In this case, the Supreme Court dealt with a unique fact situation that is unlikely to be repeated, but in resolving the case provided guidance on the interaction of the alternative tax lien procedure statute and the mortgage foreclosure statute.
In 1997, Lakeview Village, Inc. owned property in Wakefield. Local property taxes were unpaid, no person had come forward to redeem the property within the two-year statutory redemption period, and the property was conveyed to the town by tax deed on June 30, 1997. At that time, Lakeview still owed money to LR1-A Limited Partnership, and its promise to pay was secured by two mortgages on the realty. The effect of the tax deed was to extinguish these mortgages as encumbrances on the land title, and the holder of the mortgages was notified of this fact as required by RSA 80:77-a.
In July 2000, Lakeview came to the town, paid all of the outstanding taxes and associated costs, and the property was reconveyed to the corporation. The town apparently believed that it was required to reconvey the property to Lakeview pursuant to RSA 80:89, which requires a municipality to reconvey seized property to a former owner who pays all outstanding taxes and related charges within the three years following a seizure, before agreeing to convey the property to a third party. Lakeview then conveyed the real estate to Gordonville Corporation, N.V., which apparently had a use for the land and provided the funds to Lakeview to pay the amounts due to the town.
Sometime later in 2002, the original mortgage holder learned of this conveyance and cried foul. It believed that the reconveyance from the town back to Lakeview had revived the lien of its mortgages and that Gordonville held the property subject to the mortgages. The mortgage holder commenced foreclosure proceedings, which Gordonville opposed in accordance with the foreclosure statute, RSA 479:25. During the litigation, a foreclosure sale was held, but the superior court eventually held that Gordonville owned the property free and clear of the mortgages, and prevented the original mortgage holder from obtaining control of the land through the foreclosure process. The frustrated mortgage holder appealed to the Supreme Court.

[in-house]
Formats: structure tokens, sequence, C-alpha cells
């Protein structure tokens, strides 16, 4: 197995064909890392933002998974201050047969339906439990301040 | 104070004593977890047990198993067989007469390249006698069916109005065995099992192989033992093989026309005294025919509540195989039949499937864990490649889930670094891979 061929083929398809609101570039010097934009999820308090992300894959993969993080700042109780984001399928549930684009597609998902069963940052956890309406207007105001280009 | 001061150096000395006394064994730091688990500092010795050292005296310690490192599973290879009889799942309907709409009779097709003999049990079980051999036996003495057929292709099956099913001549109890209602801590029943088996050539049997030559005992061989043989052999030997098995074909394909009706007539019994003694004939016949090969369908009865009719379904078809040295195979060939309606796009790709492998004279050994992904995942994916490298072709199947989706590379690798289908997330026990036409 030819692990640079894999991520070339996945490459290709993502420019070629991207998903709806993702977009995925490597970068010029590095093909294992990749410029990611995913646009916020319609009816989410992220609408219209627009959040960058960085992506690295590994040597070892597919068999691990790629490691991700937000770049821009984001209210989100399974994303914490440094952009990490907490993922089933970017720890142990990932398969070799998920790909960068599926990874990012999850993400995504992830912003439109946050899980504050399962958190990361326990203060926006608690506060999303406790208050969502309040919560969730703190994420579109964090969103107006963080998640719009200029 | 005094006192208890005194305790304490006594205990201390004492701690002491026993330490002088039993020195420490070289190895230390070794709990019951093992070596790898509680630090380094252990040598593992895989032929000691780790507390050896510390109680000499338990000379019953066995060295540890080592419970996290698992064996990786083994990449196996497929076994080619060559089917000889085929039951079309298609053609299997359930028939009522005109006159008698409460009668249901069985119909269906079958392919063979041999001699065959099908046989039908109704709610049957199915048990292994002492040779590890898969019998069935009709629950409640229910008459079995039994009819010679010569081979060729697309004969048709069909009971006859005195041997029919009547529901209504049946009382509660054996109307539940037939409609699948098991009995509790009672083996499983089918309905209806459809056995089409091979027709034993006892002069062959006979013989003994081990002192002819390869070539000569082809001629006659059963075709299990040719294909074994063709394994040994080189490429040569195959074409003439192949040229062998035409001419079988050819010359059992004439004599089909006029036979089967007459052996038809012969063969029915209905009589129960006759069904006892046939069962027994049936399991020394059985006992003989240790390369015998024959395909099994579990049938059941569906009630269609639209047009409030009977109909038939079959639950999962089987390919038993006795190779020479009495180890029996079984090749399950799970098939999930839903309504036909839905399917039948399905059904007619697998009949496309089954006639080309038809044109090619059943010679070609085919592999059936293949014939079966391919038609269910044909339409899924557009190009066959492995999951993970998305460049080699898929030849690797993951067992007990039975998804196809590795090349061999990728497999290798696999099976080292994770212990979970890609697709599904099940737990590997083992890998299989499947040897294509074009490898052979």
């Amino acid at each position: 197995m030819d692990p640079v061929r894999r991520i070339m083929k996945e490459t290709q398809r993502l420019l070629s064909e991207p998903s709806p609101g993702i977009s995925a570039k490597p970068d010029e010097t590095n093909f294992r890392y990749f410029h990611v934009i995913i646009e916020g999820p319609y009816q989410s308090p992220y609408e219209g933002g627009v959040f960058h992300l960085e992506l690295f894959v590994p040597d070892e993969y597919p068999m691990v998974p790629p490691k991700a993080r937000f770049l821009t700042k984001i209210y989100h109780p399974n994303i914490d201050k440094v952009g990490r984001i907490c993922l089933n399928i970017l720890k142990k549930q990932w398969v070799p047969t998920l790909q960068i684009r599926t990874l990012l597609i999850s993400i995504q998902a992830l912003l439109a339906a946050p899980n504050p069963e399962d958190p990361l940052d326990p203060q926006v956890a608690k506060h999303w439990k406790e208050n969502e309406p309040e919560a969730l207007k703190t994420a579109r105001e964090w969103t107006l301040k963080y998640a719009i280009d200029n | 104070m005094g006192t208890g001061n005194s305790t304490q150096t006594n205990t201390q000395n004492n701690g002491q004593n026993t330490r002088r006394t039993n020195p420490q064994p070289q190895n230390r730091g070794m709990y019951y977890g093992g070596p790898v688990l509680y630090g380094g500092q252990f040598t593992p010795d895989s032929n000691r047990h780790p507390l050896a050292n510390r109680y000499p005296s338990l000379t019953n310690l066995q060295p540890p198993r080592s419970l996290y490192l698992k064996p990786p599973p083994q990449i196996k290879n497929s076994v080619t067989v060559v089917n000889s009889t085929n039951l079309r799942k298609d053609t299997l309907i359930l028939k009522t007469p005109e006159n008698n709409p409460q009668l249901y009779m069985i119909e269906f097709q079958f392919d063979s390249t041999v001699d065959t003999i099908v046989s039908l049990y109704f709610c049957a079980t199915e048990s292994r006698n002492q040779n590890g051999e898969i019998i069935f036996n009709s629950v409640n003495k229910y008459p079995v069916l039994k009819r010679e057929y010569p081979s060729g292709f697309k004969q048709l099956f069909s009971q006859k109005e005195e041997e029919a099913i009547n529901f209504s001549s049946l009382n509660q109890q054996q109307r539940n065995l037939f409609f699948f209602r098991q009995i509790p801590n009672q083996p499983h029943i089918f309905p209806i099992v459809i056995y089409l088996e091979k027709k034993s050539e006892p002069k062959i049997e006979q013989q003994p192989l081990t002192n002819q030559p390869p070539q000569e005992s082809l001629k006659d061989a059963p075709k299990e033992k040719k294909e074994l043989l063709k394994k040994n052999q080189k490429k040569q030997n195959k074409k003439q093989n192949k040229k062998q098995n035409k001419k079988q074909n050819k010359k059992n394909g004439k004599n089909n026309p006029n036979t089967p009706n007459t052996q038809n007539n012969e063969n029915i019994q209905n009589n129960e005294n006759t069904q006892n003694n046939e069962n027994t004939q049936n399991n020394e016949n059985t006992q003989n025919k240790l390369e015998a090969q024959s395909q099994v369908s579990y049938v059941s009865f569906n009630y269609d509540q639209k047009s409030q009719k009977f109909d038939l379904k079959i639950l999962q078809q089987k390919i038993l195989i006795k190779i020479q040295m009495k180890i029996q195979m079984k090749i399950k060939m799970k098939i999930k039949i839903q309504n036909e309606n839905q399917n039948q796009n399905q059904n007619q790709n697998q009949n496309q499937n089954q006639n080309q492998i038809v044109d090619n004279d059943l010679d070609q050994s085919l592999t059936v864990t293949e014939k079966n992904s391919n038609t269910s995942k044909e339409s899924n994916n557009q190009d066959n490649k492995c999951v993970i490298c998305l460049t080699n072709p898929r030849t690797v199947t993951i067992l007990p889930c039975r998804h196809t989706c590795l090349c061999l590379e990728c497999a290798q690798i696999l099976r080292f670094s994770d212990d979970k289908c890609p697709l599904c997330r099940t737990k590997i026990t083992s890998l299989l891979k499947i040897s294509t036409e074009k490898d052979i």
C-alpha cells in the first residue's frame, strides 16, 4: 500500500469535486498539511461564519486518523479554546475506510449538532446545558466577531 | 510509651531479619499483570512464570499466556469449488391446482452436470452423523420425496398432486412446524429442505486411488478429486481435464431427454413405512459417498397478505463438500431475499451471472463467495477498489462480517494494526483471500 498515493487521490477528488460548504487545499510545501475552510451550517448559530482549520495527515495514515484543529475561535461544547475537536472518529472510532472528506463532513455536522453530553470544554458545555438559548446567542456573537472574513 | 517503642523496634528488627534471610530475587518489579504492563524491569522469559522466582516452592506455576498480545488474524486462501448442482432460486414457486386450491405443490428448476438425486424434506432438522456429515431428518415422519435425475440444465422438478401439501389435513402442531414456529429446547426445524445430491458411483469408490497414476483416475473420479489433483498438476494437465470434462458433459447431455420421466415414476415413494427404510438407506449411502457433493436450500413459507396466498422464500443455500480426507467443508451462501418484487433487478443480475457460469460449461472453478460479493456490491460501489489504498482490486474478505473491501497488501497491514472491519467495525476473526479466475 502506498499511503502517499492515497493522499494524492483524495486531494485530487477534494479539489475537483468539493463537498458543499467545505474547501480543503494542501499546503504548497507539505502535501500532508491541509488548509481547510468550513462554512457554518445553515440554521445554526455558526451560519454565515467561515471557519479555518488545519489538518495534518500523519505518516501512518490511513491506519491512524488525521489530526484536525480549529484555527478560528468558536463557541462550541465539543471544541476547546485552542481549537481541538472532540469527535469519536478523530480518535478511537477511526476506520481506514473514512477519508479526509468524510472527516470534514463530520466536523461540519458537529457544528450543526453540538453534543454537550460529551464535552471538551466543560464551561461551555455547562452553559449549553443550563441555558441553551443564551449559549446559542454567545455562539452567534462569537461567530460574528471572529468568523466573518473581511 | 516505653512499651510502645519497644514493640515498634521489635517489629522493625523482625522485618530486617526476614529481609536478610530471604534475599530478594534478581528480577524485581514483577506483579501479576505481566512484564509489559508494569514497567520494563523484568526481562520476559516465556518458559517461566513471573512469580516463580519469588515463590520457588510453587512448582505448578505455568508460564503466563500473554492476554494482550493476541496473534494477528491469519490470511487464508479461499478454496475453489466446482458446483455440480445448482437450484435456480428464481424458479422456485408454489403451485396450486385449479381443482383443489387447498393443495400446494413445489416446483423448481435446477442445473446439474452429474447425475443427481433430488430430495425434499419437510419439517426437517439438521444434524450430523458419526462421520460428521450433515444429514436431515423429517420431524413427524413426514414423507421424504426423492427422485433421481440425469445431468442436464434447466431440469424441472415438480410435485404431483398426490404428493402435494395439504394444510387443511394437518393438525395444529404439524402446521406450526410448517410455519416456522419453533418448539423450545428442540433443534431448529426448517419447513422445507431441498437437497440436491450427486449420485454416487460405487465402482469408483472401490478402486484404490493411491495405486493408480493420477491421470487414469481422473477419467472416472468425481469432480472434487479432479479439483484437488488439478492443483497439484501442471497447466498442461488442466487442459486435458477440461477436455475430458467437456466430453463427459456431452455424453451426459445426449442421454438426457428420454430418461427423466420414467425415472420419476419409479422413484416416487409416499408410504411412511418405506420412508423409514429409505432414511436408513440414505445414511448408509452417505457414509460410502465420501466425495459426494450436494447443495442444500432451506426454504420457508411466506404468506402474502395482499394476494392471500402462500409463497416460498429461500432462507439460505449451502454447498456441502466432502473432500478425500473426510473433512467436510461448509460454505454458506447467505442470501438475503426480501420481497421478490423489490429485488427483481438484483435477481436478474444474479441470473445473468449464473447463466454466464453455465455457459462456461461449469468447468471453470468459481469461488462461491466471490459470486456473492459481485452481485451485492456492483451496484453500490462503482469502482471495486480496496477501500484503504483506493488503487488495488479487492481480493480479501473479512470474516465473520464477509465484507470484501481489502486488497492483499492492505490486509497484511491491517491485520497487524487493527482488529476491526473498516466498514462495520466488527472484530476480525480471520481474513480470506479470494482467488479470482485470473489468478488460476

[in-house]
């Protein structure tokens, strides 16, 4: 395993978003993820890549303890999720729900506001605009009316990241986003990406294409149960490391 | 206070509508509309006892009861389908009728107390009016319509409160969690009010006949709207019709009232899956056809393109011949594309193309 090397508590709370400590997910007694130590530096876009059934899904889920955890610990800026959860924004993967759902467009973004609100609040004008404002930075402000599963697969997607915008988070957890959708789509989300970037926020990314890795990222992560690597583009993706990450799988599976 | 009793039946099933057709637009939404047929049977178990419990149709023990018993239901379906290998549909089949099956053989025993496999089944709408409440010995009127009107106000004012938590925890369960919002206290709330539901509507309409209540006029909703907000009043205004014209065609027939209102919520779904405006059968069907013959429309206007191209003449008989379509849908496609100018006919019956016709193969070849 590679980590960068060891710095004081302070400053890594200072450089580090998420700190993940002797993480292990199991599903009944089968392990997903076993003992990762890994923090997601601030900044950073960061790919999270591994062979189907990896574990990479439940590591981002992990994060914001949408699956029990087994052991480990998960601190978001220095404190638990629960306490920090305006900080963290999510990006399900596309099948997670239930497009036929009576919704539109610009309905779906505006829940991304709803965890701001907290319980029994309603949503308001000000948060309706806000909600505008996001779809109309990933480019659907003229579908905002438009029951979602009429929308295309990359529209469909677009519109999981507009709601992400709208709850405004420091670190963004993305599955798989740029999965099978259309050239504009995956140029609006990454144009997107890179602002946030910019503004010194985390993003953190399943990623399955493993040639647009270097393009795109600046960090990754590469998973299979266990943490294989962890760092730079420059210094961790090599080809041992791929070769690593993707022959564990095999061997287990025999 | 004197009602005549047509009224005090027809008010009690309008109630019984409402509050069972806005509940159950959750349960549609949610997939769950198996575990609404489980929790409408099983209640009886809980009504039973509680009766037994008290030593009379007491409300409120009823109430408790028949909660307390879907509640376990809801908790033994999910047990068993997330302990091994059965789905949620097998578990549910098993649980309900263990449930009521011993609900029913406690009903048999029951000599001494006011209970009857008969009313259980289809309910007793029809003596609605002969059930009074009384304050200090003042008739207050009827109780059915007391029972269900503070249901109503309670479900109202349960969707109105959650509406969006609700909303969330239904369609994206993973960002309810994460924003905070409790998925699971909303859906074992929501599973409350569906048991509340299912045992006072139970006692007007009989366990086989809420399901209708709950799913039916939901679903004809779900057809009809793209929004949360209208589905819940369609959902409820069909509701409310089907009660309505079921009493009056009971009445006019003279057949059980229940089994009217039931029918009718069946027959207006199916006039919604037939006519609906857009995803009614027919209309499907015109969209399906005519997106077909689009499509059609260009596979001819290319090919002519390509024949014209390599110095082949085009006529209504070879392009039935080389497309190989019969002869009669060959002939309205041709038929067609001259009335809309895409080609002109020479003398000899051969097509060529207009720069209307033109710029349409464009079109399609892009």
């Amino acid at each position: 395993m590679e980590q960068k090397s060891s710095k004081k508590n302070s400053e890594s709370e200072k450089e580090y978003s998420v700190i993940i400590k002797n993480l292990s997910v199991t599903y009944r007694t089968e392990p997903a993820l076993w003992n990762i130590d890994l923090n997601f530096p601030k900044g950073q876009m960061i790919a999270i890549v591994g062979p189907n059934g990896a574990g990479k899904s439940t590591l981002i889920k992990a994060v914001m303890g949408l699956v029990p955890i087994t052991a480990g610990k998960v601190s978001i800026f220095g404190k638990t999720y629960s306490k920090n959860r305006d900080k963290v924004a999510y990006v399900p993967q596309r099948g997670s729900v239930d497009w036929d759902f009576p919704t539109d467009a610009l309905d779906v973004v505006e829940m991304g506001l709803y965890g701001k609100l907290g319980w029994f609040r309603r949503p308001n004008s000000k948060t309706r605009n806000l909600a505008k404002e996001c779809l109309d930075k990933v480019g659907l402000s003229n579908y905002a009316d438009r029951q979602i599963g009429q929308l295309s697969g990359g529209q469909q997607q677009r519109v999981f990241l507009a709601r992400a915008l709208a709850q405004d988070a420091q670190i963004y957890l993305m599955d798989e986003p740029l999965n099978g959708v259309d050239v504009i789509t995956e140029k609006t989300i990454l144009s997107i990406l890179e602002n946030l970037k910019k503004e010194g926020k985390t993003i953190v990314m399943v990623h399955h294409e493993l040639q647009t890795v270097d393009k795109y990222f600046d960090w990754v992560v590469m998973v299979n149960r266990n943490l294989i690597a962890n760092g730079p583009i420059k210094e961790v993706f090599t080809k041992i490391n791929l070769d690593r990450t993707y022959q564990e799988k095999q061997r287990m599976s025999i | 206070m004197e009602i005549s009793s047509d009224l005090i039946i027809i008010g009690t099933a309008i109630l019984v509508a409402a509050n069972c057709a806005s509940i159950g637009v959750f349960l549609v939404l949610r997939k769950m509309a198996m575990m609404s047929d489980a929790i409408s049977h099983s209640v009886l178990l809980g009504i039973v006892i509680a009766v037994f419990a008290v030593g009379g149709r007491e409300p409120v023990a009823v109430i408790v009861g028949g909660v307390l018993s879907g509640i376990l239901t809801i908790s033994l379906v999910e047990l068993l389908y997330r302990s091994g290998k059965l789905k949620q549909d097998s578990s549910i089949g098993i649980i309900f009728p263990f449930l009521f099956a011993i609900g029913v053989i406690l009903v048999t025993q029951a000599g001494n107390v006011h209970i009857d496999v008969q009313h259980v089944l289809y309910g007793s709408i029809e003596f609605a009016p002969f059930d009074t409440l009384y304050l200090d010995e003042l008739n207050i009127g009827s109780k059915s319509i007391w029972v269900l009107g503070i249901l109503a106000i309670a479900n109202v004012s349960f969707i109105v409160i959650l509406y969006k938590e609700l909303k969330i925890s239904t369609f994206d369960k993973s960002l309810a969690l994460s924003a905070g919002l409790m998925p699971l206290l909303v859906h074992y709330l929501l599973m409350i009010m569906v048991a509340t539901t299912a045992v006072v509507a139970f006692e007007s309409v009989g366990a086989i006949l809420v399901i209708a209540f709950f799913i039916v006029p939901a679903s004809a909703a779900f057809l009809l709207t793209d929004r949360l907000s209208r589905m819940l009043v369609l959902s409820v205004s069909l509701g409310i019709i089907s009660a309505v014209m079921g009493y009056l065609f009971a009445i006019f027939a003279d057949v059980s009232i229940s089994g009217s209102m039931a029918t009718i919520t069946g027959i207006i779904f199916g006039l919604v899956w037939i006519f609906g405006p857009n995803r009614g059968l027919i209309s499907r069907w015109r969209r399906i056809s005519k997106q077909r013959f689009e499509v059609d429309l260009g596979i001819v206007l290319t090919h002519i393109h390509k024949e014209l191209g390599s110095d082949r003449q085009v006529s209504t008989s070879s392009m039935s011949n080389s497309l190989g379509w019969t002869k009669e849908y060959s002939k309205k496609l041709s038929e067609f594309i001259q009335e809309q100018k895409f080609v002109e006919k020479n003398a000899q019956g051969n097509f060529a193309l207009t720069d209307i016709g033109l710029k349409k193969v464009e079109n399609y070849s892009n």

On appeal, the Supreme Court held that RSA 80:89 did not apply in this specific factual situation because the tax deed was dated June 30, 1997, a full year before the statute became effective on June 25, 1998. The section of the statute acting to revive the original mortgages was thus not applicable to this situation, and the lien of the mortgages was found to be extinguished and unenforceable.
While this result may seem harsh, the mortgagee could have avoided this result by redeeming the tax lien within the original two-year redemption period and proceeding to its foreclosure remedies at that time. Foreclosure would have been an immediate option, based upon Lakeview’s breach of the mortgage covenant to pay real estate taxes. This exact fact pattern is unlikely to be repeated, since most mortgagees do in fact redeem and proceed to foreclosure in advance of execution of a tax deed. Even if the mortgagee does not do this, RSA 80:89 has been in effect since 1998, and we are more than three years since the date of any tax deed executed since the effective date of the statute. Were this pattern to be repeated today, RSA 80:89, IV might have revived the lien of the mortgage.
For municipalities, the case affirms the validity of the alternative tax lien procedure, and highlights that once a tax deed has been executed, the municipality is in charge of the use of the property, regardless of whether the former owner expresses a desire to redeem the property. Caution must be exercised if property is sold by the municipality within the three-year period following execution of the tax deed to ensure that there is compliance with the requirements of RSA 80:89. Some attorneys take the position that a municipal conveyance within the three-year period following the tax deed to other than the former owner may be voidable if a defect in procedure is later detected, and some title insurance underwriters will not insure over this risk. This heightened risk may affect the value that is obtainable by the municipality in a sale, and may be a factor in determining an appropriate holding period before offering the property to the public for sale.